It was a bruising off-script meander, but one taken with astute political acumen. By criticising the veterans for going outside ANC structures, and sharing information that apparently many did no actually agree with what had been put out publicly, Zuma took charge. Describing the veterans as “they call themselves stalwarts”, he effectively used his political overview to hit back, including at former president Thabo Mbeki – of course, not named – for his open letter.
“They think branches are just riff raff… They think they have power over everything,” said Zuma, following up on his earlier tribute to branches as the heart and soul of the ANC when he also traversed into leadership elections. ANC branches must use their power to elect their leaders, said Zuma, because no-one but the “conference of branches” could do so: “ You are the only ones who can hire and fire”. In the scripted speech, Zuma simply reminded all that leaders must be assessed and democratically elected in line with ANC policies.
While veterans wanting to determine the platform to discuss the troubled state of the ANC was “funny”, according to Zuma, so were opposition parties which failed to understand democracy is determined by the majority.
There were many things the ANC government wanted to do, but can’t because of court challenges. “That undermines the simple logic of majority,” said Zuma. “The opposition can’t argue with us because our policies are good. That’s why they remain with slogans. They collect more money to fight democratic issues in court…”
He called on delegates at policy conference to discuss this: “Let us limit the elements that will make us go to court”.
And it was also “critical for us to discuss the impact on the organisation being in government and our cadres having access to state power and resources. The access to state power and resources has led to perceptions and allegations that the ANC is a corrupt organisation, given allegations of wrong doing with regards to state tenders”.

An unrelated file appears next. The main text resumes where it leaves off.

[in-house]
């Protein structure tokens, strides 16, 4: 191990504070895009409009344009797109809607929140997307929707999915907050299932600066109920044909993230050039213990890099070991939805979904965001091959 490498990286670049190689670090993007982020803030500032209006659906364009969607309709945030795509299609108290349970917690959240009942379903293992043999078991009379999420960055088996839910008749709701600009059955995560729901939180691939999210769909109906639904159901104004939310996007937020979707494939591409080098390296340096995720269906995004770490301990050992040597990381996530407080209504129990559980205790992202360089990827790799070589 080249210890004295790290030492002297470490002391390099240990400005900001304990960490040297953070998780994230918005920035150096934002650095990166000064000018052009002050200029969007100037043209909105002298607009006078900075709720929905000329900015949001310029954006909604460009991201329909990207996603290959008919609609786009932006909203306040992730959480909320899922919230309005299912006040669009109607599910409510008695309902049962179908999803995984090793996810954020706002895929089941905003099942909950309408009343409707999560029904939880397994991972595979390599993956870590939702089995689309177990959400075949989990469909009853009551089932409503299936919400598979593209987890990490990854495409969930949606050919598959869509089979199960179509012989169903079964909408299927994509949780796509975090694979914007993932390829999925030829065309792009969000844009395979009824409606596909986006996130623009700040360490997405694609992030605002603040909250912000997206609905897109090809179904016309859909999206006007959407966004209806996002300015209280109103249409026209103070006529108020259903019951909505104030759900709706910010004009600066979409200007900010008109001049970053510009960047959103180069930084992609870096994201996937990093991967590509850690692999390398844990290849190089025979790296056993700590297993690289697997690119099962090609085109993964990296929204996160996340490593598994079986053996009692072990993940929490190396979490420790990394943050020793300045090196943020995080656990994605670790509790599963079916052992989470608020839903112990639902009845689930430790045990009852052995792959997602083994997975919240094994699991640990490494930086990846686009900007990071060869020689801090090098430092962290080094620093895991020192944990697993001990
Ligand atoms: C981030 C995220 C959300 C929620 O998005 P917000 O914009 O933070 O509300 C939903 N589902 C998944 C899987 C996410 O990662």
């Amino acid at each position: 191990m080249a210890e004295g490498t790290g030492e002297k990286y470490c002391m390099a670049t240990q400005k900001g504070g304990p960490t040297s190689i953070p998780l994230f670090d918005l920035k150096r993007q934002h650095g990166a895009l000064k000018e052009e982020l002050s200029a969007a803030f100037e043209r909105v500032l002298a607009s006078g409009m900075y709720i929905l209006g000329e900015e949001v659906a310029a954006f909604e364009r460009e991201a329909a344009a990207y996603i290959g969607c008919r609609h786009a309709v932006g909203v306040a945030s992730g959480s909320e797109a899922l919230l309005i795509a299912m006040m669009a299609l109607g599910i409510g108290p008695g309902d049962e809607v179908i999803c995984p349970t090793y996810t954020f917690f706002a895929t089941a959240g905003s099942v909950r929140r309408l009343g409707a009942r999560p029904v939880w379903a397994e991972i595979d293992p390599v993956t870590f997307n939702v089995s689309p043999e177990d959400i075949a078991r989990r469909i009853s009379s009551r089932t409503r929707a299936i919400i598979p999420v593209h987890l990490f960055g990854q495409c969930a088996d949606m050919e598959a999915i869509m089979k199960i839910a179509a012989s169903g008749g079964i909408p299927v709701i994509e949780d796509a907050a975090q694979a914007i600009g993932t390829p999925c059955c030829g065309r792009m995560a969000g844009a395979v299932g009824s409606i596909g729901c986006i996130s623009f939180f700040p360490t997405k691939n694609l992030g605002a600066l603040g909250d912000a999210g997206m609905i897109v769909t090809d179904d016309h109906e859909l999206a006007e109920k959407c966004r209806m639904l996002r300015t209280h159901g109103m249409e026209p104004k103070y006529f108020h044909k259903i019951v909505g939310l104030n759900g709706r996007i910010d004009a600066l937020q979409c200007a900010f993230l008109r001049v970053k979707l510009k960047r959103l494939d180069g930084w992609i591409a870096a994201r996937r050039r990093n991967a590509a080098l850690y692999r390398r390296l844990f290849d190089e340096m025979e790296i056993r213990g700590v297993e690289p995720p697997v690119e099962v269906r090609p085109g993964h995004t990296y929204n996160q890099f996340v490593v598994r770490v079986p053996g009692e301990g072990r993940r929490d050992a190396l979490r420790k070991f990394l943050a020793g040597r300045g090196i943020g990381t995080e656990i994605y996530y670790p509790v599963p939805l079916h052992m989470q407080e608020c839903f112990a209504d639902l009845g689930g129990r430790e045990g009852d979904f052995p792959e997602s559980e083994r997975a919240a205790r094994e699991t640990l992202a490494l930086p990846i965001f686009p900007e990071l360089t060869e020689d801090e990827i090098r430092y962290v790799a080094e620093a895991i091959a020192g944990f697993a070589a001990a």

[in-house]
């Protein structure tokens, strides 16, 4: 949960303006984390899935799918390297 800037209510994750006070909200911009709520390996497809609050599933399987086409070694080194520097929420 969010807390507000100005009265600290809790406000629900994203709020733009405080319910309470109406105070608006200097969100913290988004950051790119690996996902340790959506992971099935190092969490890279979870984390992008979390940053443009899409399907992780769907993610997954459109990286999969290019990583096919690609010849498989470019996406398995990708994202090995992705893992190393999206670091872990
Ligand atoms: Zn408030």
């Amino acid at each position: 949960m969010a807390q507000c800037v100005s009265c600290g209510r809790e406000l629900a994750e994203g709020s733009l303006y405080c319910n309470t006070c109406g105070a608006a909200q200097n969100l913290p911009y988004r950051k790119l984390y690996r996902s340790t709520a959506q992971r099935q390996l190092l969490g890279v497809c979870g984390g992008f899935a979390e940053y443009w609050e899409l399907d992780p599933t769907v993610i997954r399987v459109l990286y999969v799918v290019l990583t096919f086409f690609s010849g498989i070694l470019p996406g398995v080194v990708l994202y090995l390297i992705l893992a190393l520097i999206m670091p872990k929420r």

On state capture, or “talk about the capture of the state, in the main, by business interests” by Zuma’s take, it was important to debate South Africa’s political economy “so we can understand what it meant by the state capture”.
“We need to know which business interests have sought to influence… and what must be done to end said capture,” said Zuma reiterating “the ANC as leader of society must be at the forefront of fighting corruption”.
It was a painstakingly delivered speech to some 5,000 delegates to the ANC policy conference. There were times in the one-hour-forty-minutes speech, when Zuma was switching hats: that of ANC president, talking party matters, and that country president, listing successes of the ANC government like extending social grants and social services and the like.
The difficulties the ANC faced and difficulties of government are linked – and successes at times bring its own challenges. Again going of script, Zuma explained it was easy when one was fighting to “put explosives” on a bridge. “You see an oil refinery you burn it. Once you are in government you have to construct more of the bridges, more oil refineries,” Zuma said.
And in this context emerged the leitmotif of unity. The ANC needed to be more united, “if (we are) not united, the difficulties will be more difficult”.
And the outcome of the 2016 local government was an example of the challenges the ANC needs to tackle going forward from this policy conference, and December national elective conference.
The 2016 municipal poll was a “serious set back” with the ANC losing key metros like Johannesburg, Tshwane and Nelson Mandela Bay Metro and as “opposition parties formed coalitions to wrest control from us”.
The loss of support related to “perceptions in society that we are soft on corruption and that we are self-serving and the ANC is arrogant”, said Zuma citing pre-2016 election research: “They proved to be correct.”
As part of the ANC diagnostics, discussions should also take seriously the increasing numbers of community protests. “Why do people now communicate with us through protests?”
And in the call on delegates to discuss “a decline in electoral support”, again Zuma urged that discussions must touch on South Africa’s political economy: “We must be prepared to discuss the South African political economy under which our electoral support has declined”.
There were no big statements on radical economic transformation during Zuma’s political overview, nothing new emerged in that section of the speech that has not been canvassed by the ANC National Executive Committee (NEC) or in various government platforms.
But then making a blunt statement on this hot topic in the public discourse would have been just too obvious. And that is out of line with Zuma’s style. DM
Photo: President Jacob Zuma addresses delegates at the ANC’s 5th National Policy Conference at Nasrec, Johannesburg on June 30 2017. Photo: Ihsaan Haffejee